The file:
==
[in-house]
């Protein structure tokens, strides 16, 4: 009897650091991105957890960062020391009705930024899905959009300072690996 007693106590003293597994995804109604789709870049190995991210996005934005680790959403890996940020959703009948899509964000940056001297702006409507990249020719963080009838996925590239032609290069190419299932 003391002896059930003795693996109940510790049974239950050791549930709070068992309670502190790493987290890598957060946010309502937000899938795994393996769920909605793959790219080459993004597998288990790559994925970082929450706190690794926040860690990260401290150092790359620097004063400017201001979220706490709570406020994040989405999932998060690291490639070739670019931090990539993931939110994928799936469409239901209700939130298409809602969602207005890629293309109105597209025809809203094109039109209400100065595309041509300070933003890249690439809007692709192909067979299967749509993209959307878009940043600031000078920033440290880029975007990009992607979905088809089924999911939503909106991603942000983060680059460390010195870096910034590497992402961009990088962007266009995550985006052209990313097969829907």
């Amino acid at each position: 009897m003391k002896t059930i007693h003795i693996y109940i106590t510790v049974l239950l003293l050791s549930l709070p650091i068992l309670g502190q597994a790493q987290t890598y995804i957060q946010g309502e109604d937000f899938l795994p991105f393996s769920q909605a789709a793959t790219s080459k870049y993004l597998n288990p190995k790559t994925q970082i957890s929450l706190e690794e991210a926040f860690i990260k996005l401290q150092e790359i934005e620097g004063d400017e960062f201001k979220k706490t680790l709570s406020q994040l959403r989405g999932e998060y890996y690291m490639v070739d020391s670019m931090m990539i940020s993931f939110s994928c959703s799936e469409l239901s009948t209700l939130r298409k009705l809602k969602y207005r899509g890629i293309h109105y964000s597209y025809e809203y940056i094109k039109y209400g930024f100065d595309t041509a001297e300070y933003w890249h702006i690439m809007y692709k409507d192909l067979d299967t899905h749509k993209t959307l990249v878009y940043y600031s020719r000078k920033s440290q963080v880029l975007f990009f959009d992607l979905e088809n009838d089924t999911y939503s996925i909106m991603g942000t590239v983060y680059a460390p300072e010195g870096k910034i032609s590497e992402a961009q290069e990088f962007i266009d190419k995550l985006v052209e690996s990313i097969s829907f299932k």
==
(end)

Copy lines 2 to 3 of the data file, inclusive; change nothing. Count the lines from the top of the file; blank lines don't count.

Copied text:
């Protein structure tokens, strides 16, 4: 009897650091991105957890960062020391009705930024899905959009300072690996 007693106590003293597994995804109604789709870049190995991210996005934005680790959403890996940020959703009948899509964000940056001297702006409507990249020719963080009838996925590239032609290069190419299932 003391002896059930003795693996109940510790049974239950050791549930709070068992309670502190790493987290890598957060946010309502937000899938795994393996769920909605793959790219080459993004597998288990790559994925970082929450706190690794926040860690990260401290150092790359620097004063400017201001979220706490709570406020994040989405999932998060690291490639070739670019931090990539993931939110994928799936469409239901209700939130298409809602969602207005890629293309109105597209025809809203094109039109209400100065595309041509300070933003890249690439809007692709192909067979299967749509993209959307878009940043600031000078920033440290880029975007990009992607979905088809089924999911939503909106991603942000983060680059460390010195870096910034590497992402961009990088962007266009995550985006052209990313097969829907």
């Amino acid at each position: 009897m003391k002896t059930i007693h003795i693996y109940i106590t510790v049974l239950l003293l050791s549930l709070p650091i068992l309670g502190q597994a790493q987290t890598y995804i957060q946010g309502e109604d937000f899938l795994p991105f393996s769920q909605a789709a793959t790219s080459k870049y993004l597998n288990p190995k790559t994925q970082i957890s929450l706190e690794e991210a926040f860690i990260k996005l401290q150092e790359i934005e620097g004063d400017e960062f201001k979220k706490t680790l709570s406020q994040l959403r989405g999932e998060y890996y690291m490639v070739d020391s670019m931090m990539i940020s993931f939110s994928c959703s799936e469409l239901s009948t209700l939130r298409k009705l809602k969602y207005r899509g890629i293309h109105y964000s597209y025809e809203y940056i094109k039109y209400g930024f100065d595309t041509a001297e300070y933003w890249h702006i690439m809007y692709k409507d192909l067979d299967t899905h749509k993209t959307l990249v878009y940043y600031s020719r000078k920033s440290q963080v880029l975007f990009f959009d992607l979905e088809n009838d089924t999911y939503s996925i909106m991603g942000t590239v983060y680059a460390p300072e010195g870096k910034i032609s590497e992402a961009q290069e990088f962007i266009d190419k995550l985006v052209e690996s990313i097969s829907f299932k």